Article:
Tuesday 1 August 2017


When Joanne Rowling was born 52 years ago on 31st July 1965 in Yate, Gloucestershire, England to Peter James Rowling and Anne Rowling in a very humble background, no body probably realized that a star was born who would grow up to light the minds of an entire generation and more with magic, an inspiration who would give the dying Young Adult Fantasy genre a new life and hundreds of authors would later follow her footsteps.

Rowling’s story is a typical ‘rags to riches’ one but there is nothing mundane or ordinary about it, when one take a closer look at her long struggle, it becomes very clear that every single hardship that plagued her life defined her character and in many ways, gave fodder to her masterpiece. Her disturbed childhood, with an extremely strained relationship with her father, her mother’s long illness and her seeking solace in books because she felt that no one understood her , later gave her strength to give birth to the character of Hermione Granger, a character who she has confessed to be most alike her. It is of course unlikely that Rowling was thinking of flying brooms, spells or house rivalries when she started school at St. Michael’s Primary School at Winterbourne, but it has been hinted that her then headmaster Alfred Dunn became her inspiration for writing the enigmatic and very esoteric headmaster, Albus Dumbledore. Studying French and Classics at the University of Exeter was never really her plan as she aspired to be a part of the reputed Oxford University, but she nevertheless embraced the opportunity with open arms.

It was on a four- hour- delayed train trip from Manchester to London, that idea of a young boy attending a school for wizardry and witchcraft first entered her mind and she went on to write her ideas, the moment she reached home. It was during that time when she was still writing Harry Potter, that Rowling lost her mother. Harry’s pain and remorse over his mother’s death is very much Rowling’s own. But her struggle that would test her mettle started after she moved to Portugal and found herself in a strained and abusive marriage, a life she walked out of with an infant daughter and a suitcase with the first three chapters of Harry Potter and the Philosopher’s Stone, carrying with her nothing but regret and a feeling that her life was an utter failure. The concept of ‘dementers’ is the product of her depression and remorse. It was in those years living in Edinburg , Scotland in poverty without a job and with an infant Jessica to take care of , that Rowling actually started writing Harry Potter full time.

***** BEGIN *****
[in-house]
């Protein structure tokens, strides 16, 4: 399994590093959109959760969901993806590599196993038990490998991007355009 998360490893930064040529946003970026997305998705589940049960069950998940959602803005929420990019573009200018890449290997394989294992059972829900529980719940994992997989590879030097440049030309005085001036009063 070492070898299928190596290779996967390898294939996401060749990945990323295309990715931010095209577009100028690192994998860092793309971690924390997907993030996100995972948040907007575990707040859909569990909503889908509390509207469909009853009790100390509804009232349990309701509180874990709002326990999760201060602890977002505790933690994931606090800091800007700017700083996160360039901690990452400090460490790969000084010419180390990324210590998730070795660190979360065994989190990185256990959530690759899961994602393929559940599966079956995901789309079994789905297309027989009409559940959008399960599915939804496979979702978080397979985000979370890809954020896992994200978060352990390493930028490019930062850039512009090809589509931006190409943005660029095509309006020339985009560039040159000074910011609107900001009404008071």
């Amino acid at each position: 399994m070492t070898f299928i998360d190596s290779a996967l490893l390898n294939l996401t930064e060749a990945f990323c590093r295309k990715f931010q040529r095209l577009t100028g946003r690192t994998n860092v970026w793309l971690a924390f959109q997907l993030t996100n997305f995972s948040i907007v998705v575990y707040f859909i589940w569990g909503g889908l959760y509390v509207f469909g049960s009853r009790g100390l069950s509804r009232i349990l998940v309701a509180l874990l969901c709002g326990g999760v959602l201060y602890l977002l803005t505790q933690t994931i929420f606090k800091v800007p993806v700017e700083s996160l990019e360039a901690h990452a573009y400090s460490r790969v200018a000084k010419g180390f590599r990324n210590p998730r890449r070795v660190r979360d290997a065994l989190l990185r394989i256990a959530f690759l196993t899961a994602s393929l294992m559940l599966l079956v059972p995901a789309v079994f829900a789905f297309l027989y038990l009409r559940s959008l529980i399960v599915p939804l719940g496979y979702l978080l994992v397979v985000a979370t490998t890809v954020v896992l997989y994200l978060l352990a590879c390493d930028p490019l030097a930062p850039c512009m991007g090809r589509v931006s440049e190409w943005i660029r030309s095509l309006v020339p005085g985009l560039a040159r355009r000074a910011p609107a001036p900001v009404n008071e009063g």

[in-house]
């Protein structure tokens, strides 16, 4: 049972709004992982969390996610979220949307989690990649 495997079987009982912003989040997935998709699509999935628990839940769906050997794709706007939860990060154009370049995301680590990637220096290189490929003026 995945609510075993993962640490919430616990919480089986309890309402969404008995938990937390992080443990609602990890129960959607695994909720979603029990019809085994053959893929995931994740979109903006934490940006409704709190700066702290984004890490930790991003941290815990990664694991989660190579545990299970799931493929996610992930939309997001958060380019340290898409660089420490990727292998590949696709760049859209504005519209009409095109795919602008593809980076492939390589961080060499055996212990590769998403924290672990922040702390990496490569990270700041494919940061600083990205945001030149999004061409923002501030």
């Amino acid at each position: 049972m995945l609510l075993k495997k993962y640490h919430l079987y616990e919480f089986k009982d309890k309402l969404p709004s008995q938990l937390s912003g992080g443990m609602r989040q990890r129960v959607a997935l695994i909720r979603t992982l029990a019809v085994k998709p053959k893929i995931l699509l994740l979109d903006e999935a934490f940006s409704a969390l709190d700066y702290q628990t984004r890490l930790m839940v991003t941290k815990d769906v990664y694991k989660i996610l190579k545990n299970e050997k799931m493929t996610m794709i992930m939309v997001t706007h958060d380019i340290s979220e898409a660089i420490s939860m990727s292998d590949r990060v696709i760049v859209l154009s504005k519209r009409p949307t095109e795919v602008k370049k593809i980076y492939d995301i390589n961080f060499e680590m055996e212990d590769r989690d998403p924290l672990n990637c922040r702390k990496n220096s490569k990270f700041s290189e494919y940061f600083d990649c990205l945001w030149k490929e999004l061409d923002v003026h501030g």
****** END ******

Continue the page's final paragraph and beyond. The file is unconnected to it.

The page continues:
Rowling adopted her grandmother’s name Kathleen, for her penname J.K as her publishers believed that young boys would probably not like to read a fantasy book on a wizard boy, written by a woman, but since their publication, the amount of woman writers writing fantasy novels has sky rocketed and the YA genre is laden with promising woman writers.

The Harry Potter books are a brand in itself, to say that their only accolade is to be the bestselling book series of all time would be wrong. Harry Potter is a way of life, being a ‘potterhead’ is a part of one’s being, it’s not merely the largest fandom ever, it is also the most important one for an entire generation. The Harry Potter generation speaks for every dreamer, every curious child who aspires for a letter in a faded brown paper brought in by an ugly owl asserting their acceptance at the biggest school for wizardry and witchcraft. If the mid- 20th century kids looked inside their closet for a distant fairy land with fawns and a giant lion in a majestic place called Narnia then this is the generation which believes that there is an another world in the other side of the wall, a world that watches over us with wonder, amusement and at times contempt, a world we all desperately seek to be a part of. Did Rowling realise what she was giving the world when she wrote Harry, Hermione and Ron? Did she have an inkling that the word ‘always’ would become almost as sacred as a sermon after she made her most complex and difficult character utter them? Perhaps not, perhaps she was merely giving all the characters a part of herself, perhaps in doing so she created something she never really hoped for.

Or may be perhaps she knew all along that she was giving a generation a way of living, a generation who doesn’t remember a life before Harry Potter.

It would hardly be fair to say that Rowling doesn’t have her flaws, her protagonist Harry is extremely flawed himself, but like Harry, it is Rowling’s flaws that make her series so beautiful. In her excessive detailing of every scene, in her over creativity and in her somewhat twisted sense of justice, Rowling made her books a legend. These attributes are so unique of Rowling, that they became beautiful under her penmanship. Edgar Poe’s famous commentary, ‘’There is no exquisite beauty…without some strangeness in the proportion’’ is very defining of Rowling and her works.
As this maestro who has been bestowed with several  honorary titles from the British Crown and alike turns 52, it is well to remember her as a legend who showed the reading public a new world, a world that would be kept alive across the globe by its lovers. Harry Potter shall always live in the hearts of the billion Potterheads and the stories written in Potterverse will never exhaust and in those stories. JK Rowling will live on forever and would continue to be the light that would ignite the imagination.

- Annesha Mahanta

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